This thesis examines how hybrid cultures develop in urban spaces, and it focuses on the South-Asian diaspora in London. Second generation immigrants often find themselves placed between two very different cultures, and they have a unique way of adapting and forming new types of identities. Some of these subcultures subsequently become part of British mainstream society, and new ways of being British emerge.
This is precisely the situation portrayed in Londonstani (2006) by Gautam Malkani. The novel is the story of teenager Jas, who, together with Amit and Ravi, is part of hard hitting Hardjit’s gang or “crew.” Set in Hounslow, London, sometime after September 11, these rudeboy “desis” are attempting to remove themselves from mainstream culture and are instead creating their own “cut-and-paste identities” where they mix and match from various cultural influences, from American hip-hop culture to Bollywood movies and Bhangra music.
Chapter two explores how the term hybridity is defined and applied in post-colonial theory, and looks at differences in use between hybridity in colonial settings contra hybridity in post-independence settings, particularly in the metropolitan immigrant setting.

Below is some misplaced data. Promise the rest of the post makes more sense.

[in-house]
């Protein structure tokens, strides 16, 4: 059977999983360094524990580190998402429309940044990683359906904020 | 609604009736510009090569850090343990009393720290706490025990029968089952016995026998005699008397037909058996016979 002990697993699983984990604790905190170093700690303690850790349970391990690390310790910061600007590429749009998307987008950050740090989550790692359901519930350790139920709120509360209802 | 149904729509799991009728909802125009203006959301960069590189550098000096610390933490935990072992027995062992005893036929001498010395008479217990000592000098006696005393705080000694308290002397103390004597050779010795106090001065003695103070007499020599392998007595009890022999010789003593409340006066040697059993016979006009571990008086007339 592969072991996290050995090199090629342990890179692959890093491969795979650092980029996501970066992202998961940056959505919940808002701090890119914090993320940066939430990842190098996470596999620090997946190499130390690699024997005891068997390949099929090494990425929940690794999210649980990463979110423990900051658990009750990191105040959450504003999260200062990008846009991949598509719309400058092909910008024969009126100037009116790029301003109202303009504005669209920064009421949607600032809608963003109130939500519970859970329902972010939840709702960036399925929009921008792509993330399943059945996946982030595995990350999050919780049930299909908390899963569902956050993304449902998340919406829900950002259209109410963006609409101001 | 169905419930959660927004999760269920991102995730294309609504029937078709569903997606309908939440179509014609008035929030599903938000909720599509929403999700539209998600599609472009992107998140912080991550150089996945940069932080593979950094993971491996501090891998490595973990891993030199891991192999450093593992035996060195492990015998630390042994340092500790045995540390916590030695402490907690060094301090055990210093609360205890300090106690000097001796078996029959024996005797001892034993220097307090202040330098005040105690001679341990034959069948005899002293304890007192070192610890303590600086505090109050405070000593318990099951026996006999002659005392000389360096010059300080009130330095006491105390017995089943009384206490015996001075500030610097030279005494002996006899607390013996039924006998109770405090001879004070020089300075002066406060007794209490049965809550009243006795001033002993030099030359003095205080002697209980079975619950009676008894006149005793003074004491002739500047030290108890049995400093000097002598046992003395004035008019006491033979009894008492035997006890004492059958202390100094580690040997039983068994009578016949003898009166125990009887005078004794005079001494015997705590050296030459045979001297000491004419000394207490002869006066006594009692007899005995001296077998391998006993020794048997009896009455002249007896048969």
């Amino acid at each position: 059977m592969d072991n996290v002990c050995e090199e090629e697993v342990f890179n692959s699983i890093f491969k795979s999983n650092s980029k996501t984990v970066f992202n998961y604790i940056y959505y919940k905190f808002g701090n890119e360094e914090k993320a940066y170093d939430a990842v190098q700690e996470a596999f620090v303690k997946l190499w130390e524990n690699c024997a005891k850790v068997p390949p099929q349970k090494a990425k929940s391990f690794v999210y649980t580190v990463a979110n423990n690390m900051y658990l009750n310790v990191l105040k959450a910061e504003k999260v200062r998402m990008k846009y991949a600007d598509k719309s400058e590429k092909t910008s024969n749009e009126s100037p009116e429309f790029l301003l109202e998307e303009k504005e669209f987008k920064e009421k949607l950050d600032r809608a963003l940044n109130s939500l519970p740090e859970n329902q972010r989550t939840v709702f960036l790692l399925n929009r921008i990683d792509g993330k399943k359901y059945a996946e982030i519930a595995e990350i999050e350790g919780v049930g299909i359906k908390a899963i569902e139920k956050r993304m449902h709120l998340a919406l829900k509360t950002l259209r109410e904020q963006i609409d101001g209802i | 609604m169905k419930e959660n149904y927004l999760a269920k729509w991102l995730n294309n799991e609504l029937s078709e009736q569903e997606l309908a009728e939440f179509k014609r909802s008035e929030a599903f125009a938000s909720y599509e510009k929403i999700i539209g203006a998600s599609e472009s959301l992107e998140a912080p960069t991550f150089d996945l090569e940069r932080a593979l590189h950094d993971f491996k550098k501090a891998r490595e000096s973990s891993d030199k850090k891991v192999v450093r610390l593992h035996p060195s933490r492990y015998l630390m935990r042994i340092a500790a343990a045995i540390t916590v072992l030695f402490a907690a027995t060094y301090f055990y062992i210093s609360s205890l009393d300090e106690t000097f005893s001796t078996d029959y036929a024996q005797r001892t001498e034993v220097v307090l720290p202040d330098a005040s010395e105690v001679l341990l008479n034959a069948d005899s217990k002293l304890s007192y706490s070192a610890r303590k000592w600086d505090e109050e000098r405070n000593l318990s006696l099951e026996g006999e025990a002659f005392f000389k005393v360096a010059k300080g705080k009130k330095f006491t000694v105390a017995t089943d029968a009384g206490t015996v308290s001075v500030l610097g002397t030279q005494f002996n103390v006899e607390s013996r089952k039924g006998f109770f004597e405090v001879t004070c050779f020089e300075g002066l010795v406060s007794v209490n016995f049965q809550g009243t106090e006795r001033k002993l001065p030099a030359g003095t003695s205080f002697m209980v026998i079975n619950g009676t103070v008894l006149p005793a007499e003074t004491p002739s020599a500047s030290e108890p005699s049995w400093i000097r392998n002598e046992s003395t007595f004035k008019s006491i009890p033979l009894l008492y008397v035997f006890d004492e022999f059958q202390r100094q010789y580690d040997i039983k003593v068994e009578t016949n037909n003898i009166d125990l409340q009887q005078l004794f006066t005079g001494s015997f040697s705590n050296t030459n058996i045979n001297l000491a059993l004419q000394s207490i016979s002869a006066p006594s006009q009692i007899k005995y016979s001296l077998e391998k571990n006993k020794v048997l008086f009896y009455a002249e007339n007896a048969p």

The third chapter examines the hybrid culture of Londonstani, and looks at some of the challenges immigrants have faced in Britain, and how these have changed over the last decades. The argument is that there is a major difference between how first generation immigrants and subsequent generations relate to their ethnic identity, and this will be investigated further.
Chapter four looks at the hybrid vernacular language in Londonstani. The novel is written in the “desi” jargon, and the author has put a lot of effort into making it recognizable and seem authentic. Special emphasis will be placed on analysis of the dialogue to discover where the different influences are from, and also examine the reasons for writing in a hybrid form of English.